Caveat: Unless oil booms enough to cover the remaining budget deficit, there’s always going to be some level of appetite for an income tax.

State employees and schools

Thanks to the passage of the operating budget only being somewhat late this year, state employees won’t have to worry about a massive round of layoff warnings or a government shutdown. Legislative inaction and gridlock and gamesmanship have forced layoff notices and real fear of a government shutdown in recent years.

Along that same road, the Legislature also approved a one-time bumps to education funding both this year and the next that should help a bit as local municipalities are forced to shoulder more and more of the costs of education.

Caveat: One year probably doesn’t make up for the rest, nor does it guarantee anything in the future.

Jason Grenn

One of independent Rep. Jason Grenn’s motivating factors for running for election in 2016 was to address the Legislature’s conflict of interest rules. This year saw the passage of his House Bill 44, which updates the state’s conflict of interest rules.

Thanks to changes made by the Senate, the bill includes most of a voter initiative that would also cut per diem when the Legislature doesn’t pass a budget on time as well as a bunch of other tightening to legislative ethics rules. The Senate may have done it to avoid the election, but still Grenn oversaw the passage of one of the biggest overhauls to legislative ethics in years.

Caveat: The Legislature’s legal team believes House Bill 44 will also knock the Government Accountability Act initiative off the ballot because they’re largely similar. We’re bummed–and not just because it’s backed by the Midnight Sun Publisher Jim Lottsfeldt–but because it would have introduced a major wild card for this year’s general election.

Berta Gardner

Of all the legislators who’ve announced their retirement this year, perhaps none have had a more impactful and notable year than Anchorage Democratic Sen. Berta Gardner. She saw two bills pass this year–one strengthening the rights of mothers to terminate the parental rights of rapist fathers and another naming March “Sobriety Awareness Month”–and a resolution naming March 2, 2019 as Alaska Reads Day.

That alone made it the Anchorage legislator’s most productive year during 14 years in the Legislature, but Gardner also used her position as Senate Minority Leader to effectively and clearly stand up for her and her progressive principals. Despite the diminutive size of the Senate minority caucus, Gardner’s experienced leadership regularly made it newsworthy.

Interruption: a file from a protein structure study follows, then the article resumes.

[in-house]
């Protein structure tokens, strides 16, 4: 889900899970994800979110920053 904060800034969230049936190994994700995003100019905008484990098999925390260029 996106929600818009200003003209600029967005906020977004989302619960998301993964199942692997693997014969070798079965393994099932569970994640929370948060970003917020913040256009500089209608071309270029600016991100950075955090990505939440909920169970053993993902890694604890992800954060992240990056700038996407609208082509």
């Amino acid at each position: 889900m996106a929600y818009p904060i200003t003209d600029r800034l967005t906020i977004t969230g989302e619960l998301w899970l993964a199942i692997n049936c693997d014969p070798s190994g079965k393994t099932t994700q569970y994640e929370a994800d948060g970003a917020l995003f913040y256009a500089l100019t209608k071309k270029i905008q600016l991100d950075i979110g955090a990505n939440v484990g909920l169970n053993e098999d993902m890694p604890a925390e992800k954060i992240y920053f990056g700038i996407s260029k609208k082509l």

Caveat: It may be a long shot, but we would have liked to see what Gardner in the majority would have been like.

Ruth Kostik and the public

We thought we’d round out the list with something like “bipartisanship,” but that’s boring and expected. So we’ll go with the literal winner of this year’s Gavel Classic, a guessing game for when session will be over, Ruth Kostik and the public at large. At least this whole thing has come to an end with relative quickness, and we can get to enjoying our summers.

Caveat: The end of session also brings an end to Twitter gifs, which we’re not really sure is all that bad of a thing.

Honorable mentions

Gov. Bill Walker

The governor spent most of the session out of the fight with a tight focus on his key, politically advantageous priorities like public safety and negotiating natural gas pipeline deals with China. He also–perhaps accidentally–laid bare the Republicans’ hypocrisy when it came to the nominating process for legislative replacements.

The House Majority Coalition

It didn’t implode given multiple opportunities to do so.

Anna MacKinnon

With a role in just about every single thing that happened this session, Eagle River Republican Sen. Anna MacKinnon made an exemplary showing of carrying out the Senate’s conservative brand of politics and blasting Gov. Bill Walker and his administration over just about everything. You might not like her approach or her politics, but it’s hard to argue with the results. She may have announced her retirement from the Legislature, but she’s also put together a great resume for an ultra-conservative administration.